Ecclesiasticus 11:12-30
Put your trust in God alone
Another man is a poor creature begging for assistance,
badly off for support, but rich in poverty,
and the Lord turns a favourable eye on him,
sets him on his feet out of his abject condition,
and enables him to hold his head high,
to the utter amazement of many.
Good and bad, life and death,
poverty and wealth, all come from the Lord.
The Lord’s gift remains constant to the devout
and his goodwill means a good journey for ever.
A man grows rich by his sharpness and grabbing,
and here is the reward he receives for it:
he says, ‘I have found rest,
and now I can enjoy my goods’;
but he does not know how long this will last;
he will have to leave his goods for others and die.
Persevere at your duty, take pleasure in doing it,
and grow old at your work.
Do not be astonished at the sinner’s achievements;
trust the Lord and keep to your duty;
since it is a trifle in the eyes of the Lord,
in a moment, suddenly to make a poor man rich.
The devout man receives the Lord’s blessing as his reward,
in a moment God brings his blessing to flower.
Do not say, ‘What are my needs,
what will be my profits in future?’
And do not say, ‘I am self-supporting,
what losses can I suffer in future?’
In a time of profit, losses are forgotten,
and in a time of loss, no one remembers profits.
Yet it is a trifle for the Lord on the day a man dies
to repay him as his conduct deserves.
A moment’s adversity, and pleasures are forgotten;
in a man’s last hour his deeds will stand revealed.
Call no man fortunate before his death;
it is by his end that a man will be known.

Seven Things I Never Thought About Doing Before I Became a Father

1. Sort through closets every six months to get rid of the clothes they have outgrown.
2. Enjoy a teeny-bopper show on Nickleodeon.
3. Get up a 4:30 every morning just to have some quiet time for prayer.
4. Have a successful fishing trip without ever putting my own pole in the water.
5. Catch vomit with my bare hands and be grateful that I didn’t spill any.
6. Sleep the night through on the last 3 inches of space at the edge of the bed.
7. Go to work with a big, greasy oatmeal splotch on my right shoulder.

Consoling Our Sorrowful Mother

As I was praying the sorrowful mysteries – on the fifth mystery, in fact – I found myself imagining I was at the foot of the cross, next to the Blessed Mother, attempting, vainly it seemed, to console her as her Son died before us. It occurred to me that when we pray the Rosary, or any Marian prayer, we are consoling Mary in her sorrows, by showing her how much her Son is loved. And if we console His mother, are we not pleasing the son?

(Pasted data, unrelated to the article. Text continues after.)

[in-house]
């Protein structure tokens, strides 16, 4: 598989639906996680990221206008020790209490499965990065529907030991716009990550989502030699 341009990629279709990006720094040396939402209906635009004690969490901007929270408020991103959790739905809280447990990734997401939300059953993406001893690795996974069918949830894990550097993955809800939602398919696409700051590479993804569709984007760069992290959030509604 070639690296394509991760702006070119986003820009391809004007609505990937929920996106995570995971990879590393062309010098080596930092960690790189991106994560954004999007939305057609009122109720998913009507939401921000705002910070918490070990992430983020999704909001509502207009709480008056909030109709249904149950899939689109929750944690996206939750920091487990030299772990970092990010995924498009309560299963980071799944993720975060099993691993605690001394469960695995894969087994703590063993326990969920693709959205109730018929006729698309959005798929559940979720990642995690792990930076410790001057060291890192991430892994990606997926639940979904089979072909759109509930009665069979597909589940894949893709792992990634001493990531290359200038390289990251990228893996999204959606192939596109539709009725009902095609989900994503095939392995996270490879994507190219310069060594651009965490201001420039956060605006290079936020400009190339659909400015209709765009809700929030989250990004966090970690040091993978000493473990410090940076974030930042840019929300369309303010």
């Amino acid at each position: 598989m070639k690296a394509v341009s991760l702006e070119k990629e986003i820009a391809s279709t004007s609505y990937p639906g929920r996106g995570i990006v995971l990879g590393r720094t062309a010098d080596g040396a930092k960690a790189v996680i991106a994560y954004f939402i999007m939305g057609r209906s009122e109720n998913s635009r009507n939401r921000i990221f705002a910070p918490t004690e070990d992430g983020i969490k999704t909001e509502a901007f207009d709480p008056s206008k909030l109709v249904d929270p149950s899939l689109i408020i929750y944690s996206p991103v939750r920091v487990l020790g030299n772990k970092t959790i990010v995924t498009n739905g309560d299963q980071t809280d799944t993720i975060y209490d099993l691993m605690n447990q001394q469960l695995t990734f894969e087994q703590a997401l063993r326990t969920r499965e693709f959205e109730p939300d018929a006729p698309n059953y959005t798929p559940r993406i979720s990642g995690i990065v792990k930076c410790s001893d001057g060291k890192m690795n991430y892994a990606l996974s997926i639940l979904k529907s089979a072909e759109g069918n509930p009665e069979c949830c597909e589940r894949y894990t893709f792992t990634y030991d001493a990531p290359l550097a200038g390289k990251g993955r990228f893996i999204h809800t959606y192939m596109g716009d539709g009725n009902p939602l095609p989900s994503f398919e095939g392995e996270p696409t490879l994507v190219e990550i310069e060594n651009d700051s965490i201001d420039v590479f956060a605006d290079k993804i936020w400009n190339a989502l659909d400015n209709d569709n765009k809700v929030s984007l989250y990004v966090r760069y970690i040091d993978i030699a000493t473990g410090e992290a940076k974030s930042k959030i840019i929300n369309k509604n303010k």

Just a thought.

Most Holy Name of Jesus

Today is the Memorial of the Most Holy Name of Jesus.
It is days like this that modern Catholics usually forget or brush aside as just an archaic bit of trivia from a church that, in their mind, no longer exists. But if we make such days a part of our lives, if we teach them to our children, then our faith becomes more alive, more real, and more of a constant presence rather than a once a week obligation. It says a lot when parents recognize a feast or memorial or solemnity even when they are not required to. It tells the kids, “Here is something important.” Even if we can’t, for work reasons, be at Mass today, we can still make it special.
Here is the Litany to the Most Holy Name of Jesus from the EWTN website. I will be teaching it to my kids tonight:

Litany of the Holy Name of Jesus
V. Lord, have mercy on us.
R. Christ, have mercy on us.
V. Lord, have mercy on us. Jesus, hear us.
R. Jesus, graciously hear us.
V. God the Father of Heaven
R. Have mercy on us.
V. God the Son, Redeemer of the world,
R. Have mercy on us.
V. God the Holy Spirit,
R. Have mercy on us.
V. Holy Trinity, one God,
R. Have mercy on us.
V. Jesus, Son of the living God, R. Have mercy on us.
Jesus, splendor of the Father, [etc.]
Jesus, brightness of eternal light.
Jesus, King of glory.
Jesus, sun of justice.
Jesus, Son of the Virgin Mary.
Jesus, most amiable.
Jesus, most admirable.
Jesus, the mighty God.
Jesus, Father of the world to come.
Jesus, angel of great counsel.
Jesus, most powerful.
Jesus, most patient.
Jesus, most obedient.
Jesus, meek and humble of heart.
Jesus, lover of chastity.
Jesus, lover of us.
Jesus, God of peace.
Jesus, author of life.
Jesus, example of virtues.
Jesus, zealous lover of souls.
Jesus, our God.
Jesus, our refuge.
Jesus, father of the poor.
Jesus, treasure of the faithful.
Jesus, good Shepherd.
Jesus, true light.
Jesus, eternal wisdom.
Jesus, infinite goodness.
Jesus, our way and our life.
Jesus, joy of Angels.
Jesus, King of the Patriarchs.
Jesus, Master of the Apostles.
Jesus, teacher of the Evangelists.
Jesus, strength of Martyrs.
Jesus, light of Confessors.
Jesus, purity of Virgins.
Jesus, crown of Saints.
V. Be merciful, R. spare us, O Jesus.
V. Be merciful, R. graciously hear us, O Jesus.
V. From all evil, R. deliver us, O Jesus.
From all sin, deliver us, O Jesus.
From Your wrath, [etc.]
From the snares of the devil.
From the spirit of fornication.
From everlasting death.
From the neglect of Your inspirations.
By the mystery of Your holy Incarnation.
By Your Nativity.
By Your Infancy.
By Your most divine Life.
By Your labors.
By Your agony and passion.
By Your cross and dereliction.
By Your sufferings.
By Your death and burial.
By Your Resurrection.
By Your Ascension.
By Your institution of the most Holy Eucharist.
By Your joys.
By Your glory.
V. Lamb of God, who takest away the sins of the
world,
R. spare us, O Jesus.
V. Lamb of God, who takest away the sins of the
world,
R. graciously hear us, O Jesus.
V. Lamb of God, who takest away the sins of the
world,
R. have mercy on us, O Jesus.
V. Jesus, hear us.
R. Jesus, graciously hear us.
Let us pray.
O Lord Jesus Christ, You have said, “Ask and you shall
receive, seek, and you shall find, knock, and it shall
be opened to you.” Grant, we beg of You, to us who
ask it, the gift of Your most divine love, that we may
ever love You with our whole heart, in word and deed,
and never cease praising You.
Give us, O Lord, as much a lasting fear as a lasting
love of Your Holy Name, for You, who live and are
King for ever and ever, never fail to govern those
whom You have solidly established in Your love. R.
Amen.